In Control by ProQuest


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									                   In Control
Helping a child self-manage a chronic disease
                                                       By Pam Laricchia

                          The flexibility, collaboration, trust, and respect
                          inherent in the unschooling philosophy has
                          allowed this family to live a full life with a child
                          who has a chronic disease. Their experience of
                          diagnosis and management provides some good
                          advice for any family with a child who is learning
                          to self-manage a chronic illness, allergy or other
                          long-term health issue. It also demonstrates how
                          unschooling is not merely an educational
                          method but a philosophy of life and parenting.

L  iving with a chronic disease requires a different focus than
   the immediacy of an acute illness. Rather than dealing with
the diagnosis as the start of a closed loop of symptoms and treat-
                                                                     need when we went home, as well as an initial schedule of clinic
                                                                     appointments to check on progress, discuss the disease in more
                                                                     depth, and answer our questions as they arose.
ment and cure, the diagnosis of a chronic illness is an                   After a few weeks, things settled down as we began to un-
open-ended event that influences the person’s day-to-day life        derstand the disease and felt a growing competence with the
from that point on. The first few weeks are a flurry of recovery,    daily management. At this point, a shift in focus became essen-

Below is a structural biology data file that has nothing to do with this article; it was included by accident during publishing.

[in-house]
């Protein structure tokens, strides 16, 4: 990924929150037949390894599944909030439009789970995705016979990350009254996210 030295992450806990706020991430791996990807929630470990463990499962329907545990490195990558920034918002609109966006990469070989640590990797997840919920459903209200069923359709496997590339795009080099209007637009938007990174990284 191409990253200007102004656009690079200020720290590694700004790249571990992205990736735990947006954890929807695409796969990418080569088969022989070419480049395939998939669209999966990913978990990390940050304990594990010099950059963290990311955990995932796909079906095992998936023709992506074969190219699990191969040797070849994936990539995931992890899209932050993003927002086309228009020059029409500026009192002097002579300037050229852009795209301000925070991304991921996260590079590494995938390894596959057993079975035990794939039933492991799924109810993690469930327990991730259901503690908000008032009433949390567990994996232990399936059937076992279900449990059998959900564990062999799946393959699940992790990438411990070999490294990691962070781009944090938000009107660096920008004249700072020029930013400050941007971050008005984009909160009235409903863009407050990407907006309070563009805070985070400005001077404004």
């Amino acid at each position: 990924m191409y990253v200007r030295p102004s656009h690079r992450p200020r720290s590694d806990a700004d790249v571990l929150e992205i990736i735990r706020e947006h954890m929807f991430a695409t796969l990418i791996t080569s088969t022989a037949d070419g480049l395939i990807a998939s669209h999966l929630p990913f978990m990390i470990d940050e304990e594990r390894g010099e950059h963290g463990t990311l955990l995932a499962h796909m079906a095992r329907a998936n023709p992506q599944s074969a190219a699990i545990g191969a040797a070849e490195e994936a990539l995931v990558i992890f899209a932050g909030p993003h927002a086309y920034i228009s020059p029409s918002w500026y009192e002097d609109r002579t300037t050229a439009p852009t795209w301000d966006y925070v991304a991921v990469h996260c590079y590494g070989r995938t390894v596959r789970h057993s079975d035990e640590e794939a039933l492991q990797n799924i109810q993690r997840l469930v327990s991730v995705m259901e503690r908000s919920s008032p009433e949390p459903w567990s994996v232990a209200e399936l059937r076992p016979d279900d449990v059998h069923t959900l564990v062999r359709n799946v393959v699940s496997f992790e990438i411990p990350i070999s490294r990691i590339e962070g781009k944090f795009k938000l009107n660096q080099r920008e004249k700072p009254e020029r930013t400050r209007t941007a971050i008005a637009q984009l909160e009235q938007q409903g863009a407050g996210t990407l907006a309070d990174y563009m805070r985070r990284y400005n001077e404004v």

(especially if the diagnosis was spurred by ill-health), and         tial: away from the disease and toward my son. Focusing on the
in-depth learning about the disease and the current recom-           medical issues over the long-term can leave the child feeling
mended management protocols.                                         powerless and at the mercy of the disease as it looms large in
    In our case, my youngest child Michael got quite ill the day     how he approaches each day. Instead, it is important to bring the
after we returned home from the Live & Learn Unschooling             rest of the child’s life back into focus; management of the dis-
Conference in September 2008. At the hospital that night, we         ease is just a small, albeit essential, part of his bigger day-to-day
discovered he had developed type 1 diabetes. He was in the hos-      life. The key is to follow the child’s lead – the medical issues
pital for four days as they brought him out of diabetic              will flow in and out of focus as they intertwine with all the other
ketoacidosis (DKA); or, rather, we were at the hospital, as I        fun and interesting aspects of the child’s life.
stayed with him throughout. During our stay, the educators at             At some point, the child will want to start taking some con-
the hospital’s Diabetes Education Centre started giving us the       trol over his day-to-day medical care (eleven at diagnosis,
information and accompanying medical paraphernalia we’d              Michael was fully involved from the start). This can be a huge

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Michael’s parents’ trust that, even as a child, he could learn to capably self-manage his diabetes
has left him in control of his life and his health, as well as his education.       Photo by Lissy Laricchia

issue of trust for parents of children living with a chronic dis-     ticipating the possible effects they can have on his blood sugar,
ease, so sure that they need to stay in control of their child’s      and considering his options for dealing with them both
medical decisions, citing their child’s best interest. But ap-        proactively an
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